A 'parade of planets' is coming on June 3. Here's what you can actually expect to see.

The planets and larger moons to scale with the Sun.
The planets and larger moons to scale with the Sun. (Image credit: Ron Miller/Stocktrek Images via Getty Images)

Six of the planets in our solar system — Mercury, Mars, Jupiter, Saturn, Uranus and Neptune — are about to align on June 3 in what some media outlets are dubbing a "parade of planets." The sight is predicted to be best visible an hour before sunrise on June 3 and June 4.

But, despite a flurry of breathless coverage promising otherwise, you won't be able to see all six planets as they rise before dawn. What you can see depends on a variety of factors, including how early you wake up, how much light pollution you have to contend with, and whether you've got a pair of stargazing binoculars or a good small telescope to aid you. 

With that in mind, up to four of the planets on display (Mercury, Jupiter, Uranus and Neptune) may either be too dim to see with the naked eye or masked by the glare of the rising sun, skywatching journalist Jamie Carter wrote for Forbes

The remaining planets — Mars and Saturn — will be visible, though they will likely  appear dim in the predawn hours, when the alignment is predicted to occur, Carter added. (Mars and Saturn have actually been visible just before dawn all month long, rising steadily higher each morning in May, Earthsky.com notes.)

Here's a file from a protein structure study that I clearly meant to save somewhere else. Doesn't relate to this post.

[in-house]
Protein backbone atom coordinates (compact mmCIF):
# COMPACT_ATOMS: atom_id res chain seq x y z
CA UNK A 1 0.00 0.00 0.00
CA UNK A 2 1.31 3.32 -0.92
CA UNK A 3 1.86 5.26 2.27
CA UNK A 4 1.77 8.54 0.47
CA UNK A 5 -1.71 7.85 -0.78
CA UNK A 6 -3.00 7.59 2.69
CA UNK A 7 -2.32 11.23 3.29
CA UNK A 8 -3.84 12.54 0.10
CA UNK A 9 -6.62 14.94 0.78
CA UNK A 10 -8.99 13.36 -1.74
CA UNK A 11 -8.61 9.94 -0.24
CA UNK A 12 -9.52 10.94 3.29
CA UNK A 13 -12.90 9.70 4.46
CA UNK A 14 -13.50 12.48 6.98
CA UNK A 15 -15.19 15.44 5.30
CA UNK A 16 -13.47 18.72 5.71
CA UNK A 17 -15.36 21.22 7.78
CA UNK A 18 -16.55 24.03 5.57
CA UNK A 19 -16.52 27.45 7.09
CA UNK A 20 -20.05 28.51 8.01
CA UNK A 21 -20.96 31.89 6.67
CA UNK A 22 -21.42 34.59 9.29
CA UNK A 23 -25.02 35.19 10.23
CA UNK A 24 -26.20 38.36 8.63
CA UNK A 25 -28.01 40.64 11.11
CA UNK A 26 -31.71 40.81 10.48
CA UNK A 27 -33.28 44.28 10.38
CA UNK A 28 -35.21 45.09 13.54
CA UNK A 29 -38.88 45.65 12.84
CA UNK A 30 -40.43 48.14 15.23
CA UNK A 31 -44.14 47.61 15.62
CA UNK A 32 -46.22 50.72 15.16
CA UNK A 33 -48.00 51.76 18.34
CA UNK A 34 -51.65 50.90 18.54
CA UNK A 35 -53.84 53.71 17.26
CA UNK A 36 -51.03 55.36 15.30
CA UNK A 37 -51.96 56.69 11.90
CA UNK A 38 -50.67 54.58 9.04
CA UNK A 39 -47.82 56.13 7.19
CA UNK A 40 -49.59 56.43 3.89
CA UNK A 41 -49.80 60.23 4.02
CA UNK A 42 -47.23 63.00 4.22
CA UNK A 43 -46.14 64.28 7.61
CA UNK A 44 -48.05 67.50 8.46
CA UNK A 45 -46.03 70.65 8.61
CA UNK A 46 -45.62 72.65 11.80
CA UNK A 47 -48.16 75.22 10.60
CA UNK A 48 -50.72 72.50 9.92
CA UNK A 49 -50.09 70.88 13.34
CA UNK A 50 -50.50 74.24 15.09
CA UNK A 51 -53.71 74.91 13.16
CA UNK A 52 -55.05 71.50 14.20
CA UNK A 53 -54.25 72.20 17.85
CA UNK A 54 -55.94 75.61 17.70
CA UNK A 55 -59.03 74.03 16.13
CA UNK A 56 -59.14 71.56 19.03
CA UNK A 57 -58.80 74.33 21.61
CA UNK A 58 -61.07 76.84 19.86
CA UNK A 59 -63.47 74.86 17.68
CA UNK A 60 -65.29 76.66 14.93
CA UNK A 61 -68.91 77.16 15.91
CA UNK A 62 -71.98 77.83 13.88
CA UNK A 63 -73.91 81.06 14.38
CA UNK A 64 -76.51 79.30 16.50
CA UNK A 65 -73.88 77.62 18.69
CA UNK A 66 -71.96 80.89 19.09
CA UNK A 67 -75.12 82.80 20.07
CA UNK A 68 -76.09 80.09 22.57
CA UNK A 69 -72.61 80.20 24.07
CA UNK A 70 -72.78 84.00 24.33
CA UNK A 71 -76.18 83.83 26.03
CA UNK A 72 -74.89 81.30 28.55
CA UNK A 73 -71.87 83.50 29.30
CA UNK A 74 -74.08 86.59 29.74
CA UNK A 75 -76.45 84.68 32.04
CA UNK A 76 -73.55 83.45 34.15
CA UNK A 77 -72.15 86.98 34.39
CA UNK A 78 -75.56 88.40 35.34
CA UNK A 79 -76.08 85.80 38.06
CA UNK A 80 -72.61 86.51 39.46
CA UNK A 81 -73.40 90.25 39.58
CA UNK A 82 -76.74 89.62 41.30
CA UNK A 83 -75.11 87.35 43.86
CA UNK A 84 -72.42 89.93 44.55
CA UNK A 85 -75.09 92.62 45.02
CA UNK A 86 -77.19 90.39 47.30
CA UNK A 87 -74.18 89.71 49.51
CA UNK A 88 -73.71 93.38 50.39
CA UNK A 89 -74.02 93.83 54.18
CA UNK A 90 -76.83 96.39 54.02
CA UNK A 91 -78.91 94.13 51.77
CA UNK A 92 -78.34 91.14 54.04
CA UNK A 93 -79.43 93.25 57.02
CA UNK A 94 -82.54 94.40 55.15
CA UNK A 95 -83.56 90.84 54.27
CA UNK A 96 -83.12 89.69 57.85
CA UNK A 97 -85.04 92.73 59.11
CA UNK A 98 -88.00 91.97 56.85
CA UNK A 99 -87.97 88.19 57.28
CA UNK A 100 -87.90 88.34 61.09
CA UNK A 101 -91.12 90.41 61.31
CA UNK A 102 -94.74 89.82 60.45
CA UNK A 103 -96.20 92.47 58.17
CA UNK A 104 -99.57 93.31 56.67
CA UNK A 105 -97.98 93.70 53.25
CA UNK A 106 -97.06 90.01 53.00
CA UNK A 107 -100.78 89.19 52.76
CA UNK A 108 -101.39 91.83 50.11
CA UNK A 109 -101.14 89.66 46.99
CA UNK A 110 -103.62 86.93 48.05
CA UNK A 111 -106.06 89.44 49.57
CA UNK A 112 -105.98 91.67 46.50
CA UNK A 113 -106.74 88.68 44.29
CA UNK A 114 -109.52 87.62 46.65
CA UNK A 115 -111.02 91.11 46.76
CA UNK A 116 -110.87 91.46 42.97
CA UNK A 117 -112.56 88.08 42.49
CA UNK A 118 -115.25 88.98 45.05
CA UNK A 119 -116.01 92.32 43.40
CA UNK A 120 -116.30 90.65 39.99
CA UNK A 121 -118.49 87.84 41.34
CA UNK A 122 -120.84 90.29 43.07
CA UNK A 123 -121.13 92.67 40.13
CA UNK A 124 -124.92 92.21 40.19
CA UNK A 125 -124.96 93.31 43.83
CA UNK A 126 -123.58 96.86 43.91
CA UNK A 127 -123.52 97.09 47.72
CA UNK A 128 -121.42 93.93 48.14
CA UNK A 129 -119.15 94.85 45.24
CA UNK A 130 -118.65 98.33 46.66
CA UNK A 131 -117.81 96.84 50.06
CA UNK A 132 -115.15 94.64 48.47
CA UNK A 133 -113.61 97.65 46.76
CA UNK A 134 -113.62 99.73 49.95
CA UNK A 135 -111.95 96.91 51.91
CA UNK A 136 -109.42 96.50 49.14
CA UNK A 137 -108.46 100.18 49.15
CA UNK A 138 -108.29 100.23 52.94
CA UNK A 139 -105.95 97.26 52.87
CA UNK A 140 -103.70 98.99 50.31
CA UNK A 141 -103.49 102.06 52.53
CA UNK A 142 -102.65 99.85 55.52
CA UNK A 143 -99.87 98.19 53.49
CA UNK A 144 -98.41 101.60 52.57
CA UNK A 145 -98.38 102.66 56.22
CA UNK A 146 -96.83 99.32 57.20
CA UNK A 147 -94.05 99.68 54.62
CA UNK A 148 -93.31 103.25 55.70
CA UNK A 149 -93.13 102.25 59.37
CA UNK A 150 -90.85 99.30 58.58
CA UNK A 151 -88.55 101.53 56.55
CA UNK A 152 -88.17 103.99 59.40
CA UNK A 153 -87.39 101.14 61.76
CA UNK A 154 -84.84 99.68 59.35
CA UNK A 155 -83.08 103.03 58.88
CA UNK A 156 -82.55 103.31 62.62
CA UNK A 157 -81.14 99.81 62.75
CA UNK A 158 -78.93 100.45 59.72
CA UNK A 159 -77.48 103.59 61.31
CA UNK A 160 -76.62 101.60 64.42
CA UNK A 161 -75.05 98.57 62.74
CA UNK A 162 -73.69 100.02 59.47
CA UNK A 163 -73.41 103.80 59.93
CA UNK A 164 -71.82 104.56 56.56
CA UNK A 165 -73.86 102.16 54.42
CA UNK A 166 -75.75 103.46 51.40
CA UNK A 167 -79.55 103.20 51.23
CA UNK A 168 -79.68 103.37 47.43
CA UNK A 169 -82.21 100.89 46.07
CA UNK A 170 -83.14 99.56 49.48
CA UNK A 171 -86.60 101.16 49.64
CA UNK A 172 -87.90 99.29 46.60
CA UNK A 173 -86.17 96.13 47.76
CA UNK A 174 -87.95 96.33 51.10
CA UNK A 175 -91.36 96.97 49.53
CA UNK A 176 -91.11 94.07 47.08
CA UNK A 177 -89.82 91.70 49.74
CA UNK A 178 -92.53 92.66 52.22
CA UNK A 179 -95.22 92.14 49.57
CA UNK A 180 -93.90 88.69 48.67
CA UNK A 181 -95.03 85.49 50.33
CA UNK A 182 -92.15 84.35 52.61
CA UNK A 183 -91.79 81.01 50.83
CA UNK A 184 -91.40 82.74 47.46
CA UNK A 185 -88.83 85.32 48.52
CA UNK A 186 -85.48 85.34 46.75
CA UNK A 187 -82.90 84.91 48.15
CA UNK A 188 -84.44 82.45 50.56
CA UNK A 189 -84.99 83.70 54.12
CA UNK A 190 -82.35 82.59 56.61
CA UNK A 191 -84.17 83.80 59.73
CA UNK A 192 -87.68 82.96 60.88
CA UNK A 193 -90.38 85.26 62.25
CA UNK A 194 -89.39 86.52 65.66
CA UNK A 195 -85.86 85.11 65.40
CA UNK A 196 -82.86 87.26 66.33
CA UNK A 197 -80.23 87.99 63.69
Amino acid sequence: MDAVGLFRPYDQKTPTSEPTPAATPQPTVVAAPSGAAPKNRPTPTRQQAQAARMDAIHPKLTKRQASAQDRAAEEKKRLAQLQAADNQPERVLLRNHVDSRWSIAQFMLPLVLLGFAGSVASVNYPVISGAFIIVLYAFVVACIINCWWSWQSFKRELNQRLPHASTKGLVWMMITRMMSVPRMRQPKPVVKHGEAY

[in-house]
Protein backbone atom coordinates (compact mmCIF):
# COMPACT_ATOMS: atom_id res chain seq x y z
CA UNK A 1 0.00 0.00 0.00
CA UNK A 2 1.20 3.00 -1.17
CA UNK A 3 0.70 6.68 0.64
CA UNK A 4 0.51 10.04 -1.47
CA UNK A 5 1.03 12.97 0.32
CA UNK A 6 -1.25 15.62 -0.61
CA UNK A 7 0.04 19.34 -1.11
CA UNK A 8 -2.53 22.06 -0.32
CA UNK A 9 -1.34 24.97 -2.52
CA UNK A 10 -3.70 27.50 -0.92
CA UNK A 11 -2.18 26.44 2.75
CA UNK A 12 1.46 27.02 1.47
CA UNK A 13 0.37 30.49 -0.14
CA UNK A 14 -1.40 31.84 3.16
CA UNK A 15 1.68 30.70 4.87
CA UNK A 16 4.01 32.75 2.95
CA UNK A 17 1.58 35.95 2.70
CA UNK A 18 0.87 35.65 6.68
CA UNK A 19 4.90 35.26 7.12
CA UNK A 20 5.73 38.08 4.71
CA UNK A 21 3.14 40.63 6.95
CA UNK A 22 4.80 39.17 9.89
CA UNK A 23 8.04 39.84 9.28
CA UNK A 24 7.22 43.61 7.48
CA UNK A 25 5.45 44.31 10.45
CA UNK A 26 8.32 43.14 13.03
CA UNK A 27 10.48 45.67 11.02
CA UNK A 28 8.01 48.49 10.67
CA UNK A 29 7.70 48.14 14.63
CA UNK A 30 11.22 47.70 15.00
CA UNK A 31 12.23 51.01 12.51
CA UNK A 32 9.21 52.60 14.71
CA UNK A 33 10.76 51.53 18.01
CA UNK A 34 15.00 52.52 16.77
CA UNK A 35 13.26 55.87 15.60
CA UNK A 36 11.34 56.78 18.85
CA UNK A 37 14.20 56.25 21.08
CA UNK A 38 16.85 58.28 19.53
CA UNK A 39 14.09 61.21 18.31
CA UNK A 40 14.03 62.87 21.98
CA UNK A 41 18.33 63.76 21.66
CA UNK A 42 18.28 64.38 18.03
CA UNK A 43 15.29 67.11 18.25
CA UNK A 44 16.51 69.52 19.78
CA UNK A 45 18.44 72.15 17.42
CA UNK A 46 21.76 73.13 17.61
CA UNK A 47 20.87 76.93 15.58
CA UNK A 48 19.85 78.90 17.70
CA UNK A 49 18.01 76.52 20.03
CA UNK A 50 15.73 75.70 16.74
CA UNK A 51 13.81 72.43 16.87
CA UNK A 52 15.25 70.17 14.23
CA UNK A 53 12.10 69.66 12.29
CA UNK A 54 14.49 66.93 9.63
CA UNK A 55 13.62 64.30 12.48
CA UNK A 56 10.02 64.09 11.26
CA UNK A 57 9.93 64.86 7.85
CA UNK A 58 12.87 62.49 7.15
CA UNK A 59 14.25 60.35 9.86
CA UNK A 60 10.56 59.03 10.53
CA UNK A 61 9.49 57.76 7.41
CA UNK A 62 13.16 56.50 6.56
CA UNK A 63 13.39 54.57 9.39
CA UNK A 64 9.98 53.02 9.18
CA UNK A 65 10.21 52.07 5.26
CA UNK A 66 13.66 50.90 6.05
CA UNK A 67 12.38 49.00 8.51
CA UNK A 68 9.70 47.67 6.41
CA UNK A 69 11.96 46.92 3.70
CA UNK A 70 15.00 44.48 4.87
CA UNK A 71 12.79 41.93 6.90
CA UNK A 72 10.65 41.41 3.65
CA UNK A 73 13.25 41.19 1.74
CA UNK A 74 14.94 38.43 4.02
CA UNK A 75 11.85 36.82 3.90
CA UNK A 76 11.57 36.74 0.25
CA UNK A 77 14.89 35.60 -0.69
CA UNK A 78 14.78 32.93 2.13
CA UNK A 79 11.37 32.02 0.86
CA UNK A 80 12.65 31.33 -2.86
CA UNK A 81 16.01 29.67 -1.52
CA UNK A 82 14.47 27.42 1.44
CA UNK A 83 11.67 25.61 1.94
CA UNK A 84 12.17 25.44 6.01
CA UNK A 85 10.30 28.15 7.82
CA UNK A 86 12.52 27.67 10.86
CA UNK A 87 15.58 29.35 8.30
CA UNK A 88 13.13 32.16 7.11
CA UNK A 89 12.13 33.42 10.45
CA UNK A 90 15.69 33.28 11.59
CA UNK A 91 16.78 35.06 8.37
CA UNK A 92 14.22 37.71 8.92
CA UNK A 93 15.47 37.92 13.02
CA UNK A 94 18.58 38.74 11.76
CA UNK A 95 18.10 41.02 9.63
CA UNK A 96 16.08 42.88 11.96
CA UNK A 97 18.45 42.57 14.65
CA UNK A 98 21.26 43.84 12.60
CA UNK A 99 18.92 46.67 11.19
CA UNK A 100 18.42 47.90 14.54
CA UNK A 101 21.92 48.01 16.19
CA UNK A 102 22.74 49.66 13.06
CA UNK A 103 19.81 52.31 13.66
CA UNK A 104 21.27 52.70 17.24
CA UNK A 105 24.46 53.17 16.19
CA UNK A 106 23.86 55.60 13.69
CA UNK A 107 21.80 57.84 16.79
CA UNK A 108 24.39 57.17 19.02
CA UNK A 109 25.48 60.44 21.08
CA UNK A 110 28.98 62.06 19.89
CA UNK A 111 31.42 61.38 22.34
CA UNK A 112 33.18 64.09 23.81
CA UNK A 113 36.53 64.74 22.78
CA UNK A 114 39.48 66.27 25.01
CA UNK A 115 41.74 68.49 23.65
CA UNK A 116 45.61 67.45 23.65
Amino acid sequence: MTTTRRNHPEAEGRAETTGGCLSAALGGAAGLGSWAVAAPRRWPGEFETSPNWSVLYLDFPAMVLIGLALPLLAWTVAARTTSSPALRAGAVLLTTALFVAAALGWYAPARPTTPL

Related: Have all 8 planets ever aligned?

However, in a recent video from the National Science Foundation, astrophysicist Joe Pesce paints a more optimistic picture of the alignment.

"It's likely that we'll be able to see Mercury, certainly Jupiter, Mars and Saturn," Pesce said. "Uranus and Neptune are also involved, but you'd need binoculars or a telescope to be able to see those two planets."

Pesce added that the alignment will be visible for a few days before and after June 3, also. And if you don't have a great view of this particular planetary parade, "there's another event in late August, and several predicted for 2025," Pesce said.

All of this means that it may be risky to get up at the crack of dawn to see the upcoming parade of planets, with as many as four of the six planets involved possibly obscured in some way. Take your local weather conditions and light pollution into account before making your plans.

For those who do sacrifice their sleep to catch a glimpse of the alignment, you won’t be entirely let down. That's because on the nights in question, a beautiful crescent moon will be visible near Mars and Saturn, Carter notes.

If you're curious about this alignment, or other upcoming ones, Time and Date and Stellarium are two great online tools for finding viewing dates and times based on where you are in the world, and will even show you the locations of the four hidden planets on June 3. On mobile phones, the Sky Tonight is a free app that will do the same job.

Editor's note: This article was updated on May 31 to include new predictions from the National Science Foundation.

Ben Turner
Staff Writer

Ben Turner is a U.K. based staff writer at Live Science. He covers physics and astronomy, among other topics like tech and climate change. He graduated from University College London with a degree in particle physics before training as a journalist. When he's not writing, Ben enjoys reading literature, playing the guitar and embarrassing himself with chess.